The Evangelical Manifesto
Have you seen the new Evangelical Manifesto yet? It was put together by a virtual who’s who of moderate Evangelicals, including Timothy George, David Neff, Dallas Willard, Darrell Bock, Jack Hayford, Michael Holmes, Mark Noll, Alvin Plantinga, Ron Sider, Kevin Vanhoozer, Miroslav Volf, and Doug Moo. It was also signed by mainstream Evangelicals like Stuart Briscoe, Max Lucado, Jack Hayford, Kay Arthur, and Steve Strang.
The document acknowledges right up front that no one can speak for all Evangelicals because Evangelicals have no centralized leadership. Nevertheless, if this is what it means to be an Evangelical, I for one want to stay on board. The document seeks to redefine what it means to be Evangelical, especially in opposition with those who would seek to align Evangelicals with the Republican party, or with conservatism, or reactionary-ism, or any other sort of -ism. It calls for Evangelicals to focus on three things: First, to reaffirm our identity as gospel-believing people above all other allegiances. Second, to act out our belief in the gospel by truly loving our neighbors as ourselves, and not merely with lip service. The document lists several crucial areas where this is particularly needed, such as moving toward multi-racial churches, rejecting the rampant materialism of the age, and renouncing anti-intellectualism. Third, to work for a truly civil public square, rejecting the notion that individuals must leave their religious beliefs behind when entering the public arena, but also rejecting any attempt to force religious beliefs on others. “Contrary to the medieval religious leaders and contemporary atheists who believe that ‘error has no rights,’ we respect the right to be wrong. But we also insist that the principle of ‘the right to believe anything’ does not lead to the conclusion that ‘anything anyone believes is right.'” (p.19) Amen.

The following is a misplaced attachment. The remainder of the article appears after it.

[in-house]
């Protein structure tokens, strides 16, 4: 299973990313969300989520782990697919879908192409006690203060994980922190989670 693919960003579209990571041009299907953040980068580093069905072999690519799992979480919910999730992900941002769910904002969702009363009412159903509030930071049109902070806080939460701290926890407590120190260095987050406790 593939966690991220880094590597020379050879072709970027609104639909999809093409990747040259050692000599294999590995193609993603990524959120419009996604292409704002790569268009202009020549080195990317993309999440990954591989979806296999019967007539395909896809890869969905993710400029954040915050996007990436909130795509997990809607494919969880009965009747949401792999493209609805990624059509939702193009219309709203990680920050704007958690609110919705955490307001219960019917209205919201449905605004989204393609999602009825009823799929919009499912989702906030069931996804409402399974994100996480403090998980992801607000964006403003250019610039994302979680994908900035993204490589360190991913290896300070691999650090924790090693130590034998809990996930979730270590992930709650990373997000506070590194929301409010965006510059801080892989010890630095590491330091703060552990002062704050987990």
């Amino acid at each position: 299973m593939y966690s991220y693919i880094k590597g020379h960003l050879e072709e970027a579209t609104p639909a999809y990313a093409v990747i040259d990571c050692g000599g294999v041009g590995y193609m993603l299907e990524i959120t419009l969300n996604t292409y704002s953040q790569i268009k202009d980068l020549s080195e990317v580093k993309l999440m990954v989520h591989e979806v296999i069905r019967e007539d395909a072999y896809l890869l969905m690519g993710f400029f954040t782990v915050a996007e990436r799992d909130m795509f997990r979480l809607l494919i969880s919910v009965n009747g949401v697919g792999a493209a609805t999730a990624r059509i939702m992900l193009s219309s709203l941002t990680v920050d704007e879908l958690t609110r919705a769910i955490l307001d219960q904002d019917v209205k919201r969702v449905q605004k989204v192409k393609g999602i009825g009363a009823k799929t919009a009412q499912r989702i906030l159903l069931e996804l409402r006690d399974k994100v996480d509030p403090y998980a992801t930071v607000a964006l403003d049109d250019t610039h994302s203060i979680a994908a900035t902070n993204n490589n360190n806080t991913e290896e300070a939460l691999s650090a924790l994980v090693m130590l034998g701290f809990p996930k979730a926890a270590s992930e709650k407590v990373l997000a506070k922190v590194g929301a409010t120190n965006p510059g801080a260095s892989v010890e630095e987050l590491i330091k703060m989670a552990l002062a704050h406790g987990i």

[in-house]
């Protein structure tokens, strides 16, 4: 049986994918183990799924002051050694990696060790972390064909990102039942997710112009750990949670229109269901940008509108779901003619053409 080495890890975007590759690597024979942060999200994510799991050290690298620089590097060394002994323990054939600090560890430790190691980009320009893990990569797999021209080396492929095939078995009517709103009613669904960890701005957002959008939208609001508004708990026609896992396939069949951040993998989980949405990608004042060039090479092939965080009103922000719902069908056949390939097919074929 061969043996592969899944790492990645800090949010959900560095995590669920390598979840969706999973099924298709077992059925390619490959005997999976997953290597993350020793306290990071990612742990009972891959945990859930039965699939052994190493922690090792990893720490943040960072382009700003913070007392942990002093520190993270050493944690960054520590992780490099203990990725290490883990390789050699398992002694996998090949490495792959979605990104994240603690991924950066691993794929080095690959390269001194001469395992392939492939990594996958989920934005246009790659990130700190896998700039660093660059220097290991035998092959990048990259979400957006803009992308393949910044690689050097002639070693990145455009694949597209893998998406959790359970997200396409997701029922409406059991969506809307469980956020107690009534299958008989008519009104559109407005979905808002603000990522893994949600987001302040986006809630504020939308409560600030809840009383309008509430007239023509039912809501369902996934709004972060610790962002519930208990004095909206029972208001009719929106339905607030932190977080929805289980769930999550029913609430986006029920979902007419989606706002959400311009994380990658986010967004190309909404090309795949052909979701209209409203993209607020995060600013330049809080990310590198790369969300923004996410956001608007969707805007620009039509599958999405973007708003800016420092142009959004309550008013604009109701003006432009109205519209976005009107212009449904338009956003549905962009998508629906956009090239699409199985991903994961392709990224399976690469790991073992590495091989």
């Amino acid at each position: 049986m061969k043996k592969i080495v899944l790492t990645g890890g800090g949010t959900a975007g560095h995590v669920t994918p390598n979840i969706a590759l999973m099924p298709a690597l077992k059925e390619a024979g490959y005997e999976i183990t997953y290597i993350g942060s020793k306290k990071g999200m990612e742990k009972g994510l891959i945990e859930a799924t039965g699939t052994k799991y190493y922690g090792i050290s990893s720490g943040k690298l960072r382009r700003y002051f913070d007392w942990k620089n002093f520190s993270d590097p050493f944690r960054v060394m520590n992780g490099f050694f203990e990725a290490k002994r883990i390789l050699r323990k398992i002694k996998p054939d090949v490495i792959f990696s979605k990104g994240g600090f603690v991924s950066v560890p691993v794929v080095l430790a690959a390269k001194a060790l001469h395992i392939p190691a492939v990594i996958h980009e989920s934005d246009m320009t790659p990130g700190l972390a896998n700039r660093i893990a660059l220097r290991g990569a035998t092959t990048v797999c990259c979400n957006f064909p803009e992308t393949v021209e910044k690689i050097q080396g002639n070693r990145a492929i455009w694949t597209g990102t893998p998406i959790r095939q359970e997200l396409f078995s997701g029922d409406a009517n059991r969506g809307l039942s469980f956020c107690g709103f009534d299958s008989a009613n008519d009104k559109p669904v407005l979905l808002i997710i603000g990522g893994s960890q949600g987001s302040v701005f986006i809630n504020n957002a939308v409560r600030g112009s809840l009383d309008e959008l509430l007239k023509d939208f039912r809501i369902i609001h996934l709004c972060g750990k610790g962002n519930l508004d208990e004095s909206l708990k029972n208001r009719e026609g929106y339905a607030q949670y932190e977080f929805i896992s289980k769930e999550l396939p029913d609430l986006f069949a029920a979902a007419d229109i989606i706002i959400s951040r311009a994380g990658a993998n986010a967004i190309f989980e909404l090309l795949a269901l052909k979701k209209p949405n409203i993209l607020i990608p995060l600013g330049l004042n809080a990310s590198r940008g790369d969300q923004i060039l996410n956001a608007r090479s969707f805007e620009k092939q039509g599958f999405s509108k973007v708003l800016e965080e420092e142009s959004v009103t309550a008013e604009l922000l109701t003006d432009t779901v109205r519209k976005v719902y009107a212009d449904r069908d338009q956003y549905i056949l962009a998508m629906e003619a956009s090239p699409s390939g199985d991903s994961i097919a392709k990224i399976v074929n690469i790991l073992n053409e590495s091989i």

If we Evangelicals will accept this document, with all its challenges, it will take us a long way toward fulfilling the purposes of God in our generation.
One final observation is worth making. I am surprised at the way the document ends. No catchy slogan like, “Evangelicals of the world unite,” or “Evangelicalism: the choice of a new generation.” Just two simple words: